Silver Stock Report
by Jason Hommel, January 17, 2008
It is often said by academics and economists that silver is so much less valuable than gold, because it is so much more bulky for an equal value of gold, and thus, it costs more to handle and ship, which, in turn, makes it less valuable than gold.
It’s a circular argument that doesn’t make much sense. Yes, I can see the argument, but it fails in reality.
David Morgan wrote an essay this month called “Good things come in Small Packages”, which utterly refutes the false notion that silver is “too bulky”. Silver is now more valuable, pound per pound, than the typical laptop computer, and silver takes up less space.
A few months ago, Antal E. Fekete stuck his foot in his mouth.
He wrote: “The monetary metal with the higher specific value is more portable both in space and time. In more details, the cost of transporting the unit of value as represented by gold is lower. For example, if the bimetallic ratio is 15, then the cost of transporting the unit of value as represented by silver is about 15 times higher.”
This “theory” implies that at a 90:1 price ratio, it would cost 90 times more to ship silver, than gold, due to the silver being 90 times heavier, given equal values.
He is wrong, probably because he has not actually shipped or purchased enough gold and silver to know the difference, and he is speaking “in theory.”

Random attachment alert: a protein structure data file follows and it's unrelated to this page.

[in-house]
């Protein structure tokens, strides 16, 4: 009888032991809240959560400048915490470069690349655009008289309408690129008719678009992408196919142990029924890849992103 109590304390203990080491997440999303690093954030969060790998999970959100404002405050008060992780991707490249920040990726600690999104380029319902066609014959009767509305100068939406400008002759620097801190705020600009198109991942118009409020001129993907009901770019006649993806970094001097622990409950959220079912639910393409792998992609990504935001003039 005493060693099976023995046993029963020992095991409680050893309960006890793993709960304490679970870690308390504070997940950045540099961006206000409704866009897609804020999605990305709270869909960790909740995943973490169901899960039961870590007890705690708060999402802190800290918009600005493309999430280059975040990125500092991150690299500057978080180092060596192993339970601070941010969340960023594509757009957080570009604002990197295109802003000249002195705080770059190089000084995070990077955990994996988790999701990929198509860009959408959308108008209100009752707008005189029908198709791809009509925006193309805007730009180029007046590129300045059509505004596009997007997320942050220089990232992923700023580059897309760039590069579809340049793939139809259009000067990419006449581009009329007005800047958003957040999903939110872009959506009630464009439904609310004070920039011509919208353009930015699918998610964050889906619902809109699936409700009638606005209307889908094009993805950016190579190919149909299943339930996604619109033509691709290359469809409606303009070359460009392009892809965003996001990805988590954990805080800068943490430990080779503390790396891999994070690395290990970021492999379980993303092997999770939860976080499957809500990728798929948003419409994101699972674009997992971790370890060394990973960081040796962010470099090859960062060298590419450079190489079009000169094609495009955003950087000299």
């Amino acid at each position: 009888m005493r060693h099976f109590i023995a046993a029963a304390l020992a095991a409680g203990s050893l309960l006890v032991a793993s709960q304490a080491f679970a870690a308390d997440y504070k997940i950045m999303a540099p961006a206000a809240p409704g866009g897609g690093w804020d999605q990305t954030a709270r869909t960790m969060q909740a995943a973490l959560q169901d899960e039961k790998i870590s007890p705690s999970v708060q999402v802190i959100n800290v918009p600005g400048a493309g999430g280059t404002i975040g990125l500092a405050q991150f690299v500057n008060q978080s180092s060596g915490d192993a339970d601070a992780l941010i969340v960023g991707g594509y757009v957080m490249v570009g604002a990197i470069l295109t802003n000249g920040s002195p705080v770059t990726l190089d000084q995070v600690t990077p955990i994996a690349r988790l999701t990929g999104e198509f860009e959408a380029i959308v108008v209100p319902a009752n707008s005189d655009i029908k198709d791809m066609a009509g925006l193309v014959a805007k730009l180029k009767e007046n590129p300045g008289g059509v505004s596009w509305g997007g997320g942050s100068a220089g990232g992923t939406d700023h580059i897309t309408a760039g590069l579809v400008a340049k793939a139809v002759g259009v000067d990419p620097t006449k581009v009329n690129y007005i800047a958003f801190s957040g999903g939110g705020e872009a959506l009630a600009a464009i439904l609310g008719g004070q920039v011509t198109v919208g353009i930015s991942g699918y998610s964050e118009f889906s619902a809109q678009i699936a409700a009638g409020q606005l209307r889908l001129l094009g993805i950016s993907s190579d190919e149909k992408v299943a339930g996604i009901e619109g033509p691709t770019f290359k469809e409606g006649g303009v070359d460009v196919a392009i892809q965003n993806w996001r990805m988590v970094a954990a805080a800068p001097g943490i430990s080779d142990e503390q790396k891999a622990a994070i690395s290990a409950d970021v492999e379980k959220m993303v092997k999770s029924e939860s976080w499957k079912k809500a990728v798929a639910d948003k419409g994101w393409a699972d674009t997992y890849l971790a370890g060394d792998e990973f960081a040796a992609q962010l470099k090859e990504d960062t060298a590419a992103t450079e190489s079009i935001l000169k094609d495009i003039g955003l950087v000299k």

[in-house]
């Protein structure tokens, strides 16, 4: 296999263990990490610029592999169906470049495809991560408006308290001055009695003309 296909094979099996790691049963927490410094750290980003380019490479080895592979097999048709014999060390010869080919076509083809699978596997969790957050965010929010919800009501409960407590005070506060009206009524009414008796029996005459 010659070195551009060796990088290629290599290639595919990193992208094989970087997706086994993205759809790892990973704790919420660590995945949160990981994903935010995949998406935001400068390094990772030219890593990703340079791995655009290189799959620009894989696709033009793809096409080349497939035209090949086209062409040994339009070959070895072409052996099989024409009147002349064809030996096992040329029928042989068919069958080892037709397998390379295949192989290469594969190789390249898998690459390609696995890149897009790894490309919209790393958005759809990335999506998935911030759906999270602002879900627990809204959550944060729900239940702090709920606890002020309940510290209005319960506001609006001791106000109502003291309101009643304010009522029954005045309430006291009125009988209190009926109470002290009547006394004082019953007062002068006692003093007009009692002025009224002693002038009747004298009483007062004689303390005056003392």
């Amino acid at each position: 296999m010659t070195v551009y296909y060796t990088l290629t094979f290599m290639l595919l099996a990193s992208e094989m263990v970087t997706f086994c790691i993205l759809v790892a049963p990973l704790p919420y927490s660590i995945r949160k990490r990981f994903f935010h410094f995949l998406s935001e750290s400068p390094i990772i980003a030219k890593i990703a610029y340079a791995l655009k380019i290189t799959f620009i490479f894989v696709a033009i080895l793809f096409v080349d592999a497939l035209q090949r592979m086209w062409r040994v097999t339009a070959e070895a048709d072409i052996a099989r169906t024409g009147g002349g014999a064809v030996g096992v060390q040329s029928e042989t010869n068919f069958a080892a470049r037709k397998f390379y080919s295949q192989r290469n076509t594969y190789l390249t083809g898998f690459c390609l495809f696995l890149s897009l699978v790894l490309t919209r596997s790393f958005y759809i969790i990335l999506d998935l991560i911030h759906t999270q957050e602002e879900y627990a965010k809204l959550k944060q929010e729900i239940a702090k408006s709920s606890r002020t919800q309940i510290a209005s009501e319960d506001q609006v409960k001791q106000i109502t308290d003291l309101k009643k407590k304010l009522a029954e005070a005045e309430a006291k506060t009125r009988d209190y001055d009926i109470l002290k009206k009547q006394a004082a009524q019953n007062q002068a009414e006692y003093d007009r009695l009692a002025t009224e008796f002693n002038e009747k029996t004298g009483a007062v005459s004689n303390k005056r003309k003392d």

But in the real world, the cost to ship is not calculated merely by weight and/or bulk. Most of the cost to ship silver and gold, about 80% of the cost, is for the insurance, to insure against the loss of theft of it. And here’s how it breaks down, as follows:
To ship 100 oz. gold, requires 4 packages, because you can only insure so much at one time, not more than $25,000 worth. $45 each package.
Total cost to ship 100 oz. of gold = $45 x 4 = $180
To compare, it costs $20 to ship 100 oz. silver; $8 for the one box, and $12 for the insurance. Insurance is much less, due to the lower value.
Gold is 9 times more expensive than silver to ship, on an ounce per ounce basis at current prices, and more inconvenient, due to having to break down the packaging into 4 boxes.
But what about on an equivalent dollar basis, as Antal was saying?
What does it cost to ship $100,000 worth of silver verses $100,000 worth of gold?
In the real world, you can actually fit 7 silver bars in one bucket, to save on packaging costs.
7 silver bars x 6.8 pounds each (12 ounces per troy pound, 16 regular ounces per regular pound, but 14.6 troy ounces per regular pound) = 47.6 pounds, which is well under the 70 pound limit for the Post Office for heavy packages.
Each package of 7 bars costs about $65 each to ship.
5600 ounces / 700 ounces = 8 buckets.
8 buckets x $65 = $520 to ship, which is about half the cost of shipping each bar by itself.
$520 / $180 = 2.8! It costs 2.8 times more to ship an equal value of silver, compared to gold.
That is much less than 15, much less than 56, at the current 56:1 price ratio!!!
100 oz. gold x $876/oz. = $87,600, which costs $180 to ship. (Or .2 of 1%)
5600 oz. silver x $15.83 = $88,646, which costs $520 to ship. (Or .6 of 1%)
Silver costs about 2.8 times as much to ship, as gold, considering equal dollar amounts, and both can be shipped for much less than 1% of the cost of the metal itself.
Don’t let anyone hold your silver for you! Don’t let them use the false excuse that “It costs too much to ship”. Bull Ship!
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